"It would actually feel a lot like being in an airplane," Musk said. "Once you were traveling at speed, you wouldn't really notice the speed at all."
Skeptics, including the head of California's High Speed Rail Authority, said Musk's cost estimates might be a bit optimistic. Then there are difficulties of rallying public support for the project and overcoming resistance from property owners. "While we have a lot of respect for his inventiveness, I think we could tell him a few things about the realities of building in California," said Dan Richard, the rail authority's chairman.
The tubes alone, Richard said, would probably cost $15 billion to $20 billion. He also noted that many promising technologies have failed to make the transition from grand vision to finished product.
"I think it's great, but I don't see it as something that's going to compete with high-speed rail anytime soon," Richard said. "It's sort of like me saying, 'Don't buy a Tesla, because the Jetsons' flying car is right around the corner.' "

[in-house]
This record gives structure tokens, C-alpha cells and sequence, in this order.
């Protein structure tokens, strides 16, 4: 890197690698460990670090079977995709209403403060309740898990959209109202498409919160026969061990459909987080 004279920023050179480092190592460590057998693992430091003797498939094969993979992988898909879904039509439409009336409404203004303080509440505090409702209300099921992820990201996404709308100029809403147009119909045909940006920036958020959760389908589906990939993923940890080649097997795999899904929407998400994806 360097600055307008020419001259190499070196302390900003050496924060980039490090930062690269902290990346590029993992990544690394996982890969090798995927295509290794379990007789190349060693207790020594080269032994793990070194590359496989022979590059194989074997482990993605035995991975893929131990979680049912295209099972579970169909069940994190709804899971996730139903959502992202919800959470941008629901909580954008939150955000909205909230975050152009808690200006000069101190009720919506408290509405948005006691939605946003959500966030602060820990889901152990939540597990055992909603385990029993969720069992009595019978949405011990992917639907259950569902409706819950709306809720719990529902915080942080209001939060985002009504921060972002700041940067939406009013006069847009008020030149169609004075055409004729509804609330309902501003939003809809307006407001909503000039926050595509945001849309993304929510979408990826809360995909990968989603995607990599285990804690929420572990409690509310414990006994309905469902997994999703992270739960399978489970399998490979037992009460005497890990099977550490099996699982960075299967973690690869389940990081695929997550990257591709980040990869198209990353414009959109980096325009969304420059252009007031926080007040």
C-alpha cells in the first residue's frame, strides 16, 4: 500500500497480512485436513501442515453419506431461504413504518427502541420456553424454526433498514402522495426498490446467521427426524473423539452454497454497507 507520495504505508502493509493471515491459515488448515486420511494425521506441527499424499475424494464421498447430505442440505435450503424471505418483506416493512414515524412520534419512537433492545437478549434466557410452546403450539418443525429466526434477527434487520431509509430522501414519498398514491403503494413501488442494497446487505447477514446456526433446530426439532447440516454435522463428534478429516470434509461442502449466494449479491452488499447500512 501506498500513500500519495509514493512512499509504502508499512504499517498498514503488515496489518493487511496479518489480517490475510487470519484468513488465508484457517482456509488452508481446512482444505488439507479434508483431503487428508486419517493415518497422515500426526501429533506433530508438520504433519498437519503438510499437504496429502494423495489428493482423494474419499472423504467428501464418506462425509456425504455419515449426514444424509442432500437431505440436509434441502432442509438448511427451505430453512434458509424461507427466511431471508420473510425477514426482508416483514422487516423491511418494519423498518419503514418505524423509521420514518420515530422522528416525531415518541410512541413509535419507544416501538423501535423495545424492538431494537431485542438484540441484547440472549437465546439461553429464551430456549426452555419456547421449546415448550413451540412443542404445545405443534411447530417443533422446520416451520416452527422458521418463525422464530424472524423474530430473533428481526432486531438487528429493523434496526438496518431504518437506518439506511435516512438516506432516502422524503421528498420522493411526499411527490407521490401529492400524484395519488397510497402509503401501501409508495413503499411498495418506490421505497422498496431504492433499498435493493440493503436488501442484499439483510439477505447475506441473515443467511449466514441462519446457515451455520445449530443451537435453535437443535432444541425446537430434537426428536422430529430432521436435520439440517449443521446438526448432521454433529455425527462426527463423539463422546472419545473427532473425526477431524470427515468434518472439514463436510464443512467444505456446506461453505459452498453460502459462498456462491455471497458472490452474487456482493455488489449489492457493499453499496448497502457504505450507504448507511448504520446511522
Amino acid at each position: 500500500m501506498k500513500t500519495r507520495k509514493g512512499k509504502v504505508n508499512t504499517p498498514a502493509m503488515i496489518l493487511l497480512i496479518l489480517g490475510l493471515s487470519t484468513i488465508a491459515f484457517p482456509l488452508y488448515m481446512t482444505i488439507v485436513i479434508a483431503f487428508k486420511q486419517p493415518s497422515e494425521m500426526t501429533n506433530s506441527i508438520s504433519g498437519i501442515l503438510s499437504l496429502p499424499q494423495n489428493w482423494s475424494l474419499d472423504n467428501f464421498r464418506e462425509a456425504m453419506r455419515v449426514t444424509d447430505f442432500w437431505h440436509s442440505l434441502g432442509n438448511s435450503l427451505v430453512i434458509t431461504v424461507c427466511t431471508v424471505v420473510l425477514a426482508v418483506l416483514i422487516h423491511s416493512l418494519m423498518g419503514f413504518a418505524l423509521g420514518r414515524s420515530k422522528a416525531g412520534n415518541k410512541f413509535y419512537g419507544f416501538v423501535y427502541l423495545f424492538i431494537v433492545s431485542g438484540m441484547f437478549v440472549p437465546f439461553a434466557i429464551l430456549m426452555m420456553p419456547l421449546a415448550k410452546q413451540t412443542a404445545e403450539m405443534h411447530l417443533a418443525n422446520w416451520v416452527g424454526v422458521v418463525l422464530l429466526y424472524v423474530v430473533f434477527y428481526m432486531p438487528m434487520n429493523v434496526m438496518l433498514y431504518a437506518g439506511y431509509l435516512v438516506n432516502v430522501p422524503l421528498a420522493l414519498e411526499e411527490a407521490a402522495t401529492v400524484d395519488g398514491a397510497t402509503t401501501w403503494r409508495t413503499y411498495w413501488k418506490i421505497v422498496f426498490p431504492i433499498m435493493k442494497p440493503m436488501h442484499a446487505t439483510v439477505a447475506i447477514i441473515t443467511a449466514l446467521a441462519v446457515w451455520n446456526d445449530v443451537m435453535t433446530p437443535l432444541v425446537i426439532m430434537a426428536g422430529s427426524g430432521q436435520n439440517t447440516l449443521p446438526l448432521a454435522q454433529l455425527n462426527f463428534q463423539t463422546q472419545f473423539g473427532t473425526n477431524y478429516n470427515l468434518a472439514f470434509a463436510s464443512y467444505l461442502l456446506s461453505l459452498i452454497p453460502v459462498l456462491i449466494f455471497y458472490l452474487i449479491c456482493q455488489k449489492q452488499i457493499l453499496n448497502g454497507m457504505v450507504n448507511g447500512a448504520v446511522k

Running along I-5
As envisioned by Musk, the Hyperloop would consist of two parallel steel tubes resting on pylons spaced 100 feet apart.
For most of the 350-mile route, they would stand above the median strip of I-5, switching to Interstate 580 in the East Bay. Tunnels would carry the tubes beneath the Altamont Pass and the Grapevine, the twisting mountain pass that connects Southern California to the San Joaquin Valley. Inside the tubes, a linear electric motor would generate an electromagnetic field to accelerate the capsules, which could carry up to 28 people. (An alternate version of the Hyperloop would feature capsules capable of hauling cars as well as people, although that would require larger pipes.)